In Brentwood, a Family is Torn Apart
Elad and Andrew’s story spans across years, countries, and continents. The two met in Israel, forming a relationship that would lead to their marriage in 2010. The couple wanted to settle in the United States, but the Defense of Marriage Act stood in their way. Instead of compromising, they moved to Canada to begin a life together. In 2016, their twin sons were born through surrogacy. Elad served as Ethan’s biological father, Andrew was Aiden’s. But the family wanted to move back to Andrew’s hometown of L.A. to be closer to his family. Seeking American citizenship for the children, Elad and Aiden visited the American Consulate in Toronto, where they were asked for DNA tests to prove their parentage. As a result, only one twin was allowed citizenship. Ethan, by virtue of being Elad’s biological son, was not. Elad’s Israeli citizenship meant that his son could only live in the U.S. on a tourist visa at the age of 16 months.
The case has created a flurry of outrage and interest from human rights groups around the country, many of which feel that the problem is due to LGBTQ+ discrimination. The family is currently living in Brentwood, preparing to fight the case on a national stage. Immigration Equality, an organization with a 99% win rate, has decided to take on the case.
Immigration Equality’s Executive Director, Aaron C. Morris, will be serving the Dvash-Banks family as their attorney.
“[We’re fighting for] the idea that you are born and raised in the United States, and you leave for another country, fall in love, and get married, and children that you have as a product of that marriage are U.S. citizens from birth.” Said Morris in a press call. “This has been the law for more than 20 years…if you’re an opposite-sex couple and you walk into an embassy abroad, you have two things. A birth certificate and a marriage license. You literally walk out with that child as a U.S. citizen. What’s happening with same-sex couples is that the U.S. government is creating an additional unconstitutional burden. And that requirement, which is not articulated in the law in any way, is a state department policy that was created around the same time as the end of the Defense of Marriage Act. That policy is to require a biological link to a United States citizen. Unlike opposite-sex couples, when a same-sex couple walks in with the very same pieces of evidence…they’re required to either establish a DNA relationship, or that they gave birth to the child. This requirement is illegal as a matter of Supreme Court law. It also creates an unconstitutional burden that our couples could not overcome.”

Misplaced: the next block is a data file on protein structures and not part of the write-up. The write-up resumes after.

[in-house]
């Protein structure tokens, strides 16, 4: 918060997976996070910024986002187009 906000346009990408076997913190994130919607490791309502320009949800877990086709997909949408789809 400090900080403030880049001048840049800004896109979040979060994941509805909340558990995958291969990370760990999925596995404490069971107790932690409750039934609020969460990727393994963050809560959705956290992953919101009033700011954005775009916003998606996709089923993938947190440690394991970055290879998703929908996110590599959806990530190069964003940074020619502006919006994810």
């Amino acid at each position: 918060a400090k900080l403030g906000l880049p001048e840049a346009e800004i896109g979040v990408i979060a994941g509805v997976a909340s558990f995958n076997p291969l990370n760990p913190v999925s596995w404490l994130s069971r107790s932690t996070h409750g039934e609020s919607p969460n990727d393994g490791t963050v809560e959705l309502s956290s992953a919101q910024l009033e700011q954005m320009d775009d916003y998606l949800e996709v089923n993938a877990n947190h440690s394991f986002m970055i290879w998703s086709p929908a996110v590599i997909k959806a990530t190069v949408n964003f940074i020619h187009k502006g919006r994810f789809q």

Andrew, whose extended family still lives in L.A., wanted his relatives to be able to see the twins grow up firsthand. When he and Elad received the news from the American Embassy, their plans were dashed.
“Being a father is everything for me,” says Elad, who despaired of ever being able to have children as a young gay man growing up in a society with limited media representation of queer families. “How am I going to explain this to him when he grows up? ‘You’re different from your brother?’ “
At this time in America, with Republicans holding the majority voice in our government, issues of immigration and LGBTQ+ rights are coming newly under fire. With Trump seeking to roll back protections for immigrants and DREAMers alike, children of foreign-born gay parents like Ethan are looking at a hard-fought, upward battle when it comes to securing their equal rights as well as their citizenship.
Immigration Equality plans to fight Elad and Andrew’s battle in court. If you’re interested in finding ways to help, sign the couple’s MoveOn petition at: https://petitions.moveon.org/sign/demand-equal-treatment-1.